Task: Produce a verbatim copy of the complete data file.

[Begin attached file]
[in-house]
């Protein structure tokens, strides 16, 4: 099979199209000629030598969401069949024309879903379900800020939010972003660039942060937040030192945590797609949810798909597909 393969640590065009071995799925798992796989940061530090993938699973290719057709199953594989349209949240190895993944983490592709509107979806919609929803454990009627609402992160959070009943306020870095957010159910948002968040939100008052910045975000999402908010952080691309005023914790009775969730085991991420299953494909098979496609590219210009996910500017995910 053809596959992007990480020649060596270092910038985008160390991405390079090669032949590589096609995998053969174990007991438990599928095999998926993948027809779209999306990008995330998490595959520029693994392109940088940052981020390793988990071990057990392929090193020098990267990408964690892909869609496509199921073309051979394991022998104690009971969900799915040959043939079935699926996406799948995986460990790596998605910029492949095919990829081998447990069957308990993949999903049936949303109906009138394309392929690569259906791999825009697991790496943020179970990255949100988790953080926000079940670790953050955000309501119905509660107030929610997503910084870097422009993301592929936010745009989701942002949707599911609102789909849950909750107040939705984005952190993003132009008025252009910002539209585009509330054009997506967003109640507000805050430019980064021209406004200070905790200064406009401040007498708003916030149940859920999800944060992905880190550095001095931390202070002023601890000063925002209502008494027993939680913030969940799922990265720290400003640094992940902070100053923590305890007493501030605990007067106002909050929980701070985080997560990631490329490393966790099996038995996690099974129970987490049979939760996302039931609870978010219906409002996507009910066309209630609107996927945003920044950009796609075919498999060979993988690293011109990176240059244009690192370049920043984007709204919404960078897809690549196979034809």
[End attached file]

[in-house]
């Protein structure tokens, strides 16, 4: 099979199209000629030598969401069949024309879903379900800020939010972003660039942060937040030192945590797609949810798909597909 393969640590065009071995799925798992796989940061530090993938699973290719057709199953594989349209949240190895993944983490592709509107979806919609929803454990009627609402992160959070009943306020870095957010159910948002968040939100008052910045975000999402908010952080691309005023914790009775969730085991991420299953494909098979496609590219210009996910500017995910 053809596959992007990480020649060596270092910038985008160390991405390079090669032949590589096609995998053969174990007991438990599928095999998926993948027809779209999306990008995330998490595959520029693994392109940088940052981020390793988990071990057990392929090193020098990267990408964690892909869609496509199921073309051979394991022998104690009971969900799915040959043939079935699926996406799948995986460990790596998605910029492949095919990829081998447990069957308990993949999903049936949303109906009138394309392929690569259906791999825009697991790496943020179970990255949100988790953080926000079940670790953050955000309501119905509660107030929610997503910084870097422009993301592929936010745009989701942002949707599911609102789909849950909750107040939705984005952190993003132009008025252009910002539209585009509330054009997506967003109640507000805050430019980064021209406004200070905790200064406009401040007498708003916030149940859920999800944060992905880190550095001095931390202070002023601890000063925002209502008494027993939680913030969940799922990265720290400003640094992940902070100053923590305890007493501030605990007067106002909050929980701070985080997560990631490329490393966790099996038995996690099974129970987490049979939760996302039931609870978010219906409002996507009910066309209630609107996927945003920044950009796609075919498999060979993988690293011109990176240059244009690192370049920043984007709204919404960078897809690549196979034809």